Underground Research

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Photos of the Month - October 2018

Audrey Lengel, Photo Archivist

We’re diving into some underground science this month. No, not secretive research or covert studies, but actual science done under Earth’s surface. I was inspired to pull together this set of photos after recently stumbling upon the first photo below of Arthur S. Eve, David A. Keys, and James W. Joyce in Mammoth Cave, Kentucky. Mammoth Cave is one of the largest known caves on Earth and was the site of multiple radio communication experiments in the late 1920s and early 1930s. Joyce (acknowledging Eve and Keys) published a paper in 1931 detailing some of their observations of Mammoth Cave and, “the fact that such waves penetrate the earth’s surface and that, in so doing, absorption occurs. The question is vital to geophysics, since the successful operation of all induction methods depends upon this factor.” Joyce’s findings present just one example of how important discoveries are made deep underground.

Subterranean physics isn’t limited to naturally-occurring caves, however; research today is being performed in former lead mines, in man-made tunnels, and by drilling cores deep into Earth’s crust. The selected photos this month show all kinds of underground research; if you’re interested in learning more about the topic from a modern perspective, I recommend this article from Symmetry magazine which profiles 12 underground labs from around the world.

Arthur S. Eve, David A. Keys, and James W. Joyce measure the absorption of radio waves in rock with instrument in Mammoth Cave, Kentucky, 1929. Joyce published a paper titled ‘Electromagnetic absorption by rocks’ in 1931 detailing some of their observations of Mammoth Cave.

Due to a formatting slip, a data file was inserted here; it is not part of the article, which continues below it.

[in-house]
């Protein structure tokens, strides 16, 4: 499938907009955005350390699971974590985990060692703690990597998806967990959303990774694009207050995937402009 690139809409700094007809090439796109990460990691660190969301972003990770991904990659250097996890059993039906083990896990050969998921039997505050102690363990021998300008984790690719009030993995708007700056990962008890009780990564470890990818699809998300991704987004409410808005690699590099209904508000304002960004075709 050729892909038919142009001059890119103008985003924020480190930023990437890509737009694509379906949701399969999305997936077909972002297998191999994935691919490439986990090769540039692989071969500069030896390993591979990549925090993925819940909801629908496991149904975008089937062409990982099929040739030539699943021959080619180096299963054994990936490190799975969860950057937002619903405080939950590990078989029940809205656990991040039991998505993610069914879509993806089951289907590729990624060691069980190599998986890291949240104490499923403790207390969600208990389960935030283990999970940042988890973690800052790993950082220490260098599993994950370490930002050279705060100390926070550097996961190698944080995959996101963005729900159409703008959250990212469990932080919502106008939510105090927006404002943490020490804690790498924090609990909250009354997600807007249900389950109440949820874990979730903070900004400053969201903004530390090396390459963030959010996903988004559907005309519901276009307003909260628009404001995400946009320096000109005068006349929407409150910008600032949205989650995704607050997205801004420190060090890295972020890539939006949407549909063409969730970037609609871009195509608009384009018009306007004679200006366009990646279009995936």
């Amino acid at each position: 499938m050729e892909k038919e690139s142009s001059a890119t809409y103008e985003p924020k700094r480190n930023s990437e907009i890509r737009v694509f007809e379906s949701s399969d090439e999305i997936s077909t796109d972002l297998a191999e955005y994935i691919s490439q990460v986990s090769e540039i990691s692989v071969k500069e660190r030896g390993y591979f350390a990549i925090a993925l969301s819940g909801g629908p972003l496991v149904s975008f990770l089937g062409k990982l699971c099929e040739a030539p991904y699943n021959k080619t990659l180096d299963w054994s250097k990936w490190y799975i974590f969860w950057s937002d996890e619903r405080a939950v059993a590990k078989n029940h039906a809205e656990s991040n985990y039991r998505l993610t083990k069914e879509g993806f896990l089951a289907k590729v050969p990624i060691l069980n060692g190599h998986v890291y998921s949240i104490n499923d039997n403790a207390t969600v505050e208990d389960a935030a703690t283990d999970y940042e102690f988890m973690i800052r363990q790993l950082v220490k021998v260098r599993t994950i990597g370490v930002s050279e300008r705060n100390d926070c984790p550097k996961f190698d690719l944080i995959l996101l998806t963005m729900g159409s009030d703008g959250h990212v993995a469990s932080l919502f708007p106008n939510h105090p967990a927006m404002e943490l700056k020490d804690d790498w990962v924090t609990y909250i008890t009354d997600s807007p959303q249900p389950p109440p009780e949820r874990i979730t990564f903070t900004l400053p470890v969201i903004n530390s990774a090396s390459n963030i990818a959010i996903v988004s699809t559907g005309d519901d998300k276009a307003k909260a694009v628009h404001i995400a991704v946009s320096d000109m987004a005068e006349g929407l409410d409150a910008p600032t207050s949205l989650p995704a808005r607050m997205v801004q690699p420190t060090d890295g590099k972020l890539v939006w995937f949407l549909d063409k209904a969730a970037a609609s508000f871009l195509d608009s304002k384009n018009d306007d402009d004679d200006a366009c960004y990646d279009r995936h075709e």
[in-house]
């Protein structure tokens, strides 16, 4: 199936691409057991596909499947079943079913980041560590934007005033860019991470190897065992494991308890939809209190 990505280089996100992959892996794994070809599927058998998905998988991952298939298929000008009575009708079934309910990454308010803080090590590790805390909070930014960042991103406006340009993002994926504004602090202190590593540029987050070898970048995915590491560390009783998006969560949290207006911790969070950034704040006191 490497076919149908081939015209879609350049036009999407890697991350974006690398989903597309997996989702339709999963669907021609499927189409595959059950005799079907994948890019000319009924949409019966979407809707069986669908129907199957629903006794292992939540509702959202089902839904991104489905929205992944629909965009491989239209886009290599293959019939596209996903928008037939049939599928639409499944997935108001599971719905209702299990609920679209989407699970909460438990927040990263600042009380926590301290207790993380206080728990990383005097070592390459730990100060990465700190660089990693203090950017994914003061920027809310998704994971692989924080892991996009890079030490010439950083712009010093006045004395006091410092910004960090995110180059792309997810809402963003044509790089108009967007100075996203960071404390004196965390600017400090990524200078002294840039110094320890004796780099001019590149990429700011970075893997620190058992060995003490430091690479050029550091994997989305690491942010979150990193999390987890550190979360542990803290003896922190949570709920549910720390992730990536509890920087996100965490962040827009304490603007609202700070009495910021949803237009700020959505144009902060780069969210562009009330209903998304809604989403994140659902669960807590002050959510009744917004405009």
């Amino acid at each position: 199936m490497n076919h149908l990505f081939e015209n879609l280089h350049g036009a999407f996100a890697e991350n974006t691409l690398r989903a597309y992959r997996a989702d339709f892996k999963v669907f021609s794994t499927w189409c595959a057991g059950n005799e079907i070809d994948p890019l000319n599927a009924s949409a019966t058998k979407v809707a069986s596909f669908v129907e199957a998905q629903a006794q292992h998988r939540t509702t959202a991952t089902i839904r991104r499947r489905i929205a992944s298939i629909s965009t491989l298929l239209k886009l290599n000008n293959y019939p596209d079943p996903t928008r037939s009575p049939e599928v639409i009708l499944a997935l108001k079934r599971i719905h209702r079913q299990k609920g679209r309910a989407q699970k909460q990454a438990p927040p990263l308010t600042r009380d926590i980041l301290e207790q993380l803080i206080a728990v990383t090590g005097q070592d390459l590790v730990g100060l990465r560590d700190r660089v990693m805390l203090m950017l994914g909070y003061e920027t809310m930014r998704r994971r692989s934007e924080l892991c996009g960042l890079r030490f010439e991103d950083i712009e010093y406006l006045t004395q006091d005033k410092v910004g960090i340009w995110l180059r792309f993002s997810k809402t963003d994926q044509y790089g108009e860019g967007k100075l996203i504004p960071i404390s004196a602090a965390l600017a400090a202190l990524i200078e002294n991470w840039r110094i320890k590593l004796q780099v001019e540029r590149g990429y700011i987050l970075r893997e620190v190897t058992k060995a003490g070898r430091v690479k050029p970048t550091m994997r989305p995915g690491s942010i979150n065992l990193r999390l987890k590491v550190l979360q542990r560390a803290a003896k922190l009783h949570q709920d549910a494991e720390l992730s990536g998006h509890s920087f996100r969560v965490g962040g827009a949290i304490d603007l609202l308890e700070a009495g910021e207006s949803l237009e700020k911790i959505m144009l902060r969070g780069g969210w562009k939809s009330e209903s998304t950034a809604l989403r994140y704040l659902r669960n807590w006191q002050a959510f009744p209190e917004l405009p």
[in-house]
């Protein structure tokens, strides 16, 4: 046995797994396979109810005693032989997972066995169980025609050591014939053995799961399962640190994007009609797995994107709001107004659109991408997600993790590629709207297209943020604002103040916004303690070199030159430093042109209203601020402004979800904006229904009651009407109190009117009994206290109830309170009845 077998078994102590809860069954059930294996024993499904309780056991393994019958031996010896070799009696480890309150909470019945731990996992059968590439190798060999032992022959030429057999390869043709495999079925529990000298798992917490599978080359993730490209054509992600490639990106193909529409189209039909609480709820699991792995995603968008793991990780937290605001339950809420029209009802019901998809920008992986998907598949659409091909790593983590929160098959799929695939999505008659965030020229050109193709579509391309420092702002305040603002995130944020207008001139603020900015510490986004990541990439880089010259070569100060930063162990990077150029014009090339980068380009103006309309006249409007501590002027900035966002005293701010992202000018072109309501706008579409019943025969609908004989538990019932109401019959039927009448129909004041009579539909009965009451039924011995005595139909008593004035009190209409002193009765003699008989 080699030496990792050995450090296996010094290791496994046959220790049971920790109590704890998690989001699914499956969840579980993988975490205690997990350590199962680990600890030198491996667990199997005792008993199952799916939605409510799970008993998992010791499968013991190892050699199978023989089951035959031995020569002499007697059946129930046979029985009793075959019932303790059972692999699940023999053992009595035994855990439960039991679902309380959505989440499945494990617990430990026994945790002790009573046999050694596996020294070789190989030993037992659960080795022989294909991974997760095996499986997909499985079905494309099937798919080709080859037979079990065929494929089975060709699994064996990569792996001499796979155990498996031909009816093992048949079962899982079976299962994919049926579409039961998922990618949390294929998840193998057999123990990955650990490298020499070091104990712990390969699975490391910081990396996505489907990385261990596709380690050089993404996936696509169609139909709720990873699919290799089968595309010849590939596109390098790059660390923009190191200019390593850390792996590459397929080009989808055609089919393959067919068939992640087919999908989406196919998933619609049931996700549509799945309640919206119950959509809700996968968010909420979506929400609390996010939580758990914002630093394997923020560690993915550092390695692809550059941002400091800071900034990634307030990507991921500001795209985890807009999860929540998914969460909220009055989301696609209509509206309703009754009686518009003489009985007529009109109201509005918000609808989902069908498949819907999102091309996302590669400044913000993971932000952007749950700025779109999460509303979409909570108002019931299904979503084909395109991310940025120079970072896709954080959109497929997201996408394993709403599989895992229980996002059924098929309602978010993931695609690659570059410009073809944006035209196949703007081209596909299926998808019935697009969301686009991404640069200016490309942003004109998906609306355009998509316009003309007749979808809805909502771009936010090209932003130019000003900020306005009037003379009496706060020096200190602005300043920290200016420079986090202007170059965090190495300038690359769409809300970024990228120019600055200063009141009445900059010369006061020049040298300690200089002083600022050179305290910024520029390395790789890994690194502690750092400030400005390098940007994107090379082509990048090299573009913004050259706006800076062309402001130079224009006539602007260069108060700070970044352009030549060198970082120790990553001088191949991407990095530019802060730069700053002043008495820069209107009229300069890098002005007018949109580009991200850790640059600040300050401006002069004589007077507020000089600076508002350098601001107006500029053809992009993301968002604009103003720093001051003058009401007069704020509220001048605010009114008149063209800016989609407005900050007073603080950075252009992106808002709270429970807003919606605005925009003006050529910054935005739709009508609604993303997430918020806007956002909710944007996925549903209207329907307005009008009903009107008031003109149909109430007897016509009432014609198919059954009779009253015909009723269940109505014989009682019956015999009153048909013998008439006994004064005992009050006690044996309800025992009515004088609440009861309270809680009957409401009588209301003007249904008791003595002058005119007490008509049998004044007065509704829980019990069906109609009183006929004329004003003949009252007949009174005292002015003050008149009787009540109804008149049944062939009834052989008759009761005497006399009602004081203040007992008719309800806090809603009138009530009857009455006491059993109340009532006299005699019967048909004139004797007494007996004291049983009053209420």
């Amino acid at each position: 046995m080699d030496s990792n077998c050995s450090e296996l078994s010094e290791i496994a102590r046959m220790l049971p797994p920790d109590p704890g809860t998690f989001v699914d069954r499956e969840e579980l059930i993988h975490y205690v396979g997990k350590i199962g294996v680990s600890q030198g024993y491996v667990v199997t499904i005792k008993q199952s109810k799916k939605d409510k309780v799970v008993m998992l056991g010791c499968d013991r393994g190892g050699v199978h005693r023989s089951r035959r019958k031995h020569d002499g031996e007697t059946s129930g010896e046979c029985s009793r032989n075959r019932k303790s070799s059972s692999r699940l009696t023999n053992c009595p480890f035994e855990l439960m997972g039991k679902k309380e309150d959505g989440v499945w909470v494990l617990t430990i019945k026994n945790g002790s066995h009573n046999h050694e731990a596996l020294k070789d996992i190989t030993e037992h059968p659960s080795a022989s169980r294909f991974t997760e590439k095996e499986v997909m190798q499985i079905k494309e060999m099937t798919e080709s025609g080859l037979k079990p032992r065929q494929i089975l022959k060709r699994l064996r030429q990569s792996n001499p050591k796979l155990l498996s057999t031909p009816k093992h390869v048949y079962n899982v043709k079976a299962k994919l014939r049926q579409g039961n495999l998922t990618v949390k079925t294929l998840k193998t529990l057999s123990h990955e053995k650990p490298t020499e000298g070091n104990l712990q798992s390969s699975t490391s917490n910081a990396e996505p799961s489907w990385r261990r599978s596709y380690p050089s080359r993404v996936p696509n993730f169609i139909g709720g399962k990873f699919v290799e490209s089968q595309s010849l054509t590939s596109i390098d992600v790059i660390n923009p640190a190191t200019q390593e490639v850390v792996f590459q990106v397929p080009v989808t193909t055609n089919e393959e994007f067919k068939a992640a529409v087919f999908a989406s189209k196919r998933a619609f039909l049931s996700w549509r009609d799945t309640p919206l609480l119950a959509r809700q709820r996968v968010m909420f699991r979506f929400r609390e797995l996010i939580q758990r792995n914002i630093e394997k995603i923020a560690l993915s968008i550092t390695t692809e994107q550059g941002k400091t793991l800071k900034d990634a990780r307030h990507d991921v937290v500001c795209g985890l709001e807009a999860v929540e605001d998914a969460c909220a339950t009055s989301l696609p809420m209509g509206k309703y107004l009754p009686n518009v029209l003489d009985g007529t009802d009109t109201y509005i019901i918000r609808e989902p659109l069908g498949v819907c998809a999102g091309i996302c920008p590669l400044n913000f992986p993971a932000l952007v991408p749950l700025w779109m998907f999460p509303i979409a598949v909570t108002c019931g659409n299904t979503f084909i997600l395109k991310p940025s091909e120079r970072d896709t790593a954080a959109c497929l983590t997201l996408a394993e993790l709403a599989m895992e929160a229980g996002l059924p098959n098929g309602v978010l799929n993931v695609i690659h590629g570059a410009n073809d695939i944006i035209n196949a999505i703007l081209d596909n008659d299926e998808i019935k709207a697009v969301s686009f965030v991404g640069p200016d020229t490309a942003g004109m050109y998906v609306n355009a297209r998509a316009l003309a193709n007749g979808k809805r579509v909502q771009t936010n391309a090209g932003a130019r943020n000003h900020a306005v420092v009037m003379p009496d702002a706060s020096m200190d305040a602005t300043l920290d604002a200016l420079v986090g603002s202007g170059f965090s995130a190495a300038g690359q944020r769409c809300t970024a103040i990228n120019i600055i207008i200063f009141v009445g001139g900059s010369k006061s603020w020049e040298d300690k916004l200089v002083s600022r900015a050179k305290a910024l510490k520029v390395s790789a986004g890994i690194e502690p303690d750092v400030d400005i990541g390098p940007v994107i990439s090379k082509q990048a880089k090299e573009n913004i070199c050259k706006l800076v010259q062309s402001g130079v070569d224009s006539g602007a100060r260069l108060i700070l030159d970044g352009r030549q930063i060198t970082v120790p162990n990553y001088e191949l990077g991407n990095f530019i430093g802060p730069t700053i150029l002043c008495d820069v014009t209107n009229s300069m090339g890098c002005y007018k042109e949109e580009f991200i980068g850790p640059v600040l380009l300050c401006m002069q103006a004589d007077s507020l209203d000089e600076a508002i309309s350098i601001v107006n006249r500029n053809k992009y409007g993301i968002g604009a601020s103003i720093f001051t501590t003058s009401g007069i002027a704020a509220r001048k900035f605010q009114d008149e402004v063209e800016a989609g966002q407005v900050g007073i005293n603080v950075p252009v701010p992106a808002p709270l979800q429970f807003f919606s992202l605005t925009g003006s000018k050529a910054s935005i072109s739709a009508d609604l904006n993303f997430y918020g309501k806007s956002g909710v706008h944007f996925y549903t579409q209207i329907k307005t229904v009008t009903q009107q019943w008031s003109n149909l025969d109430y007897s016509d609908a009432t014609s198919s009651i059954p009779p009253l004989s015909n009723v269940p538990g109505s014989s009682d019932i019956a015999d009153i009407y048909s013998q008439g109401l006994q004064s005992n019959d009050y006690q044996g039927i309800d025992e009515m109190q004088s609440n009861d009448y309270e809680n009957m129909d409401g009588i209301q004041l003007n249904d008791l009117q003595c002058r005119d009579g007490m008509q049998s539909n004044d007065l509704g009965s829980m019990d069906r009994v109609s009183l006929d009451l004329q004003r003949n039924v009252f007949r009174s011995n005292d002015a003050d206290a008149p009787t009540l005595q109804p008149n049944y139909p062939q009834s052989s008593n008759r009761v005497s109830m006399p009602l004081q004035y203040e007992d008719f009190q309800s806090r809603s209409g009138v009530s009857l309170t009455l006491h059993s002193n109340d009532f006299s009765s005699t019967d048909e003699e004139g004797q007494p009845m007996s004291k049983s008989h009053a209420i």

Credit line: AIP Emilio Segrè Visual Archives

Morris Perlman, Gerhart Friedlander, and Raymond Davis inspecting data in the underground lab at Homestake, South Dakota, 4850 feet underground. Now home to the Sanford Underground Research Facility, this mine initially held Davis’s solar neutrino detector. The measurements from this detector led to the development of the solar neutrino problem.

Credit line: Photo courtesy Brookhaven National Laboratory

The heavy water tank below the floor of the Zero Energy Experimental Pile reactor (ZEEP) in Chalk River, Ontario. ZEEP was the first nuclear reactor to go critical (September 5, 1945) outside of the United States.

Credit line: AIP Emilio Segrè Visual Archives, Kowarski Collection

Emilio Picasso (center with blue hat) and others gathered at the construction entrance of the Large Electron-Positron Collider (LEP) tunnel near Geneva, Switzerland; the LEP tunnel was built 300 feet underground and was repurposed in the early 2000’s to be used by the Large Hadron Collider. Picasso served as the LEP Project Director from 1981-1989.

Credit line: CERN

Morton C. Smith and Francis G. West of the Los Alamos Scientific Lab examine a core sample taken from a depth of 3700 feet at the Fenton Hill geothermal test site in the Jemez Mountains west of Los Alamos.

Credit line: Los Alamos National Laboratory, courtesy of AIP Emilio Segrè Visual Archives, Physics Today Collection

A view of the construction of the Stanford Linear Accelerator Center tunnel (SLAC National Accelerator Laboratory) on October 24, 1963. The main SLAC accelerator, located 30 feet underground, has been up and running since 1966.

Credit line: Photograph by Muffley, Stanford Linear Accelerator Center (SLAC), courtesy AIP Emilio Segrè Visual Archives